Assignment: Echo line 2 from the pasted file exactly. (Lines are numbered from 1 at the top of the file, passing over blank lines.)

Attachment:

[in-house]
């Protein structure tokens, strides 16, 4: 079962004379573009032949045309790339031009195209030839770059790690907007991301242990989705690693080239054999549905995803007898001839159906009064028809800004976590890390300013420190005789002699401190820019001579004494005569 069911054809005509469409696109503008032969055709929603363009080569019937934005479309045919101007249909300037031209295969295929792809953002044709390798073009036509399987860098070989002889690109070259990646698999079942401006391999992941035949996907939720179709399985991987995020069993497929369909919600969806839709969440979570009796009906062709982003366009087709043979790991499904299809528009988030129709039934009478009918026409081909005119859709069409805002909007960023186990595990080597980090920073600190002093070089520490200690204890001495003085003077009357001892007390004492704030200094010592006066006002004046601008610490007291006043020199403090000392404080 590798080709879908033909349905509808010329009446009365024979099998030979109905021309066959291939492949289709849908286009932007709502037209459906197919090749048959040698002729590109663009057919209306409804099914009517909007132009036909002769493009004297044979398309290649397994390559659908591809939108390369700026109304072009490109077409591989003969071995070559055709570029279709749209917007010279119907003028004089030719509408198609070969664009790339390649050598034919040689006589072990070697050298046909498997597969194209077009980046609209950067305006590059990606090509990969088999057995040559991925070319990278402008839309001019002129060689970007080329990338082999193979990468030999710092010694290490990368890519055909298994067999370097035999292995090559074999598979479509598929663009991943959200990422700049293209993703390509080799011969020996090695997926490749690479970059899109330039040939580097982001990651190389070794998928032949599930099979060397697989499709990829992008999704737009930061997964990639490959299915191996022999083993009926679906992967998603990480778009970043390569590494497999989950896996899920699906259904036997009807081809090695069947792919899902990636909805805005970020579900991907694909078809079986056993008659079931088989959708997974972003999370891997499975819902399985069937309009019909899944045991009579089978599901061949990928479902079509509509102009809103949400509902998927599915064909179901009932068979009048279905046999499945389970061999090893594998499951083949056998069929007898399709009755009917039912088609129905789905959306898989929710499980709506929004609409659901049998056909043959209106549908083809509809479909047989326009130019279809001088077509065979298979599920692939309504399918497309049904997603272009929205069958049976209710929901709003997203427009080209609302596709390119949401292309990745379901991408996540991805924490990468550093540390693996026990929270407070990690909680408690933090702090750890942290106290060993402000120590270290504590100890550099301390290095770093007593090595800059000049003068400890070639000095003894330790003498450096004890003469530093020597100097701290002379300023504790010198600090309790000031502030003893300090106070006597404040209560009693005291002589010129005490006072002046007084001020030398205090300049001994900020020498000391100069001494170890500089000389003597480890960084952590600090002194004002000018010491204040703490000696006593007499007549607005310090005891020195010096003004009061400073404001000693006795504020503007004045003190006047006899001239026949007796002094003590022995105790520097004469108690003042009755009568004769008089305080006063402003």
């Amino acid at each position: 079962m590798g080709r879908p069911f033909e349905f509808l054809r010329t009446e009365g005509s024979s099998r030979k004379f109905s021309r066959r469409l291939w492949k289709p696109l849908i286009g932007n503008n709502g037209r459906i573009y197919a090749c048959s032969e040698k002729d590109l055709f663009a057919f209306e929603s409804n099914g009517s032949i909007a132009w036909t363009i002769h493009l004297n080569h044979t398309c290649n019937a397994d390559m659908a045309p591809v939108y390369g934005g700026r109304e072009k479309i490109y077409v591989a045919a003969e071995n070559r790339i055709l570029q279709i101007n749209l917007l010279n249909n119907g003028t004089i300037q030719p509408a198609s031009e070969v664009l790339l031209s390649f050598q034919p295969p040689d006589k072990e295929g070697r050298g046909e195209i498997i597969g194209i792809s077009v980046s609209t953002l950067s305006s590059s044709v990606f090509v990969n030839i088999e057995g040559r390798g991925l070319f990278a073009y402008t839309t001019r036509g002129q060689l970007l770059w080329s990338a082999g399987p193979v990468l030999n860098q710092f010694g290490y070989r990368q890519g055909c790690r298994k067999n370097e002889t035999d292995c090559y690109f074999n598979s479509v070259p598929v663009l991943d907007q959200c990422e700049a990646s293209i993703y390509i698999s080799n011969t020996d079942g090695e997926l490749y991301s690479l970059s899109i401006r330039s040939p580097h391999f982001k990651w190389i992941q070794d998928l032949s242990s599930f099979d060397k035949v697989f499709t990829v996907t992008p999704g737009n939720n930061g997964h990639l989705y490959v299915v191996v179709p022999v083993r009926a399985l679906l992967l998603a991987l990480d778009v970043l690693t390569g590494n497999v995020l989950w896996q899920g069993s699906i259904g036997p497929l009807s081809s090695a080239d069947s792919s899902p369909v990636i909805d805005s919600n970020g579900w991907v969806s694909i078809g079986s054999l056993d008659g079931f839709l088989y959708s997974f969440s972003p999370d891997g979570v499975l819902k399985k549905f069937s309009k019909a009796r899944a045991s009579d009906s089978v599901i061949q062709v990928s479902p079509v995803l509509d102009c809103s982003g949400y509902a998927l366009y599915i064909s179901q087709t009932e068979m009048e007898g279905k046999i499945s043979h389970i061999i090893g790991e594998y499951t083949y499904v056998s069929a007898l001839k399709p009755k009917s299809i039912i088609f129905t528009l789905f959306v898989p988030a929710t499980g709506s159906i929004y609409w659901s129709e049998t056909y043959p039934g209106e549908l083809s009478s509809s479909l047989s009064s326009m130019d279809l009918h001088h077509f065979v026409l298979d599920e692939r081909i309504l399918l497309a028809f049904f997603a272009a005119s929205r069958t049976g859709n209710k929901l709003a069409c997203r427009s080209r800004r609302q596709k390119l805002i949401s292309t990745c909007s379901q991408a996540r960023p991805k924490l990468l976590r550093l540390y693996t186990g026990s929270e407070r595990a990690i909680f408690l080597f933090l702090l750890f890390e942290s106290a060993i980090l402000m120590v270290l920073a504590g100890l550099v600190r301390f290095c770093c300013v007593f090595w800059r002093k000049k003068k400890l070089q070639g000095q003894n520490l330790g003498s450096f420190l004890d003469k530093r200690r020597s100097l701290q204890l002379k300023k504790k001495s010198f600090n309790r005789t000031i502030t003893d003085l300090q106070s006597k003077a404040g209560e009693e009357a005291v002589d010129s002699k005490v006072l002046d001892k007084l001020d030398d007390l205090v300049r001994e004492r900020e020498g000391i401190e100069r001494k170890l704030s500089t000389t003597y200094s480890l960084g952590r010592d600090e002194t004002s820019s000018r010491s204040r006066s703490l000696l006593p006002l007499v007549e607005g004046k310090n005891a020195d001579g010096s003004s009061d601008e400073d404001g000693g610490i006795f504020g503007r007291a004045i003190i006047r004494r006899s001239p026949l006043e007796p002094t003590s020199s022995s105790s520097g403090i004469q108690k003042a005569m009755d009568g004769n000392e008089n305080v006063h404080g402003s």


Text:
């Protein structure tokens, strides 16, 4: 079962004379573009032949045309790339031009195209030839770059790690907007991301242990989705690693080239054999549905995803007898001839159906009064028809800004976590890390300013420190005789002699401190820019001579004494005569 069911054809005509469409696109503008032969055709929603363009080569019937934005479309045919101007249909300037031209295969295929792809953002044709390798073009036509399987860098070989002889690109070259990646698999079942401006391999992941035949996907939720179709399985991987995020069993497929369909919600969806839709969440979570009796009906062709982003366009087709043979790991499904299809528009988030129709039934009478009918026409081909005119859709069409805002909007960023186990595990080597980090920073600190002093070089520490200690204890001495003085003077009357001892007390004492704030200094010592006066006002004046601008610490007291006043020199403090000392404080 590798080709879908033909349905509808010329009446009365024979099998030979109905021309066959291939492949289709849908286009932007709502037209459906197919090749048959040698002729590109663009057919209306409804099914009517909007132009036909002769493009004297044979398309290649397994390559659908591809939108390369700026109304072009490109077409591989003969071995070559055709570029279709749209917007010279119907003028004089030719509408198609070969664009790339390649050598034919040689006589072990070697050298046909498997597969194209077009980046609209950067305006590059990606090509990969088999057995040559991925070319990278402008839309001019002129060689970007080329990338082999193979990468030999710092010694290490990368890519055909298994067999370097035999292995090559074999598979479509598929663009991943959200990422700049293209993703390509080799011969020996090695997926490749690479970059899109330039040939580097982001990651190389070794998928032949599930099979060397697989499709990829992008999704737009930061997964990639490959299915191996022999083993009926679906992967998603990480778009970043390569590494497999989950896996899920699906259904036997009807081809090695069947792919899902990636909805805005970020579900991907694909078809079986056993008659079931088989959708997974972003999370891997499975819902399985069937309009019909899944045991009579089978599901061949990928479902079509509509102009809103949400509902998927599915064909179901009932068979009048279905046999499945389970061999090893594998499951083949056998069929007898399709009755009917039912088609129905789905959306898989929710499980709506929004609409659901049998056909043959209106549908083809509809479909047989326009130019279809001088077509065979298979599920692939309504399918497309049904997603272009929205069958049976209710929901709003997203427009080209609302596709390119949401292309990745379901991408996540991805924490990468550093540390693996026990929270407070990690909680408690933090702090750890942290106290060993402000120590270290504590100890550099301390290095770093007593090595800059000049003068400890070639000095003894330790003498450096004890003469530093020597100097701290002379300023504790010198600090309790000031502030003893300090106070006597404040209560009693005291002589010129005490006072002046007084001020030398205090300049001994900020020498000391100069001494170890500089000389003597480890960084952590600090002194004002000018010491204040703490000696006593007499007549607005310090005891020195010096003004009061400073404001000693006795504020503007004045003190006047006899001239026949007796002094003590022995105790520097004469108690003042009755009568004769008089305080006063402003």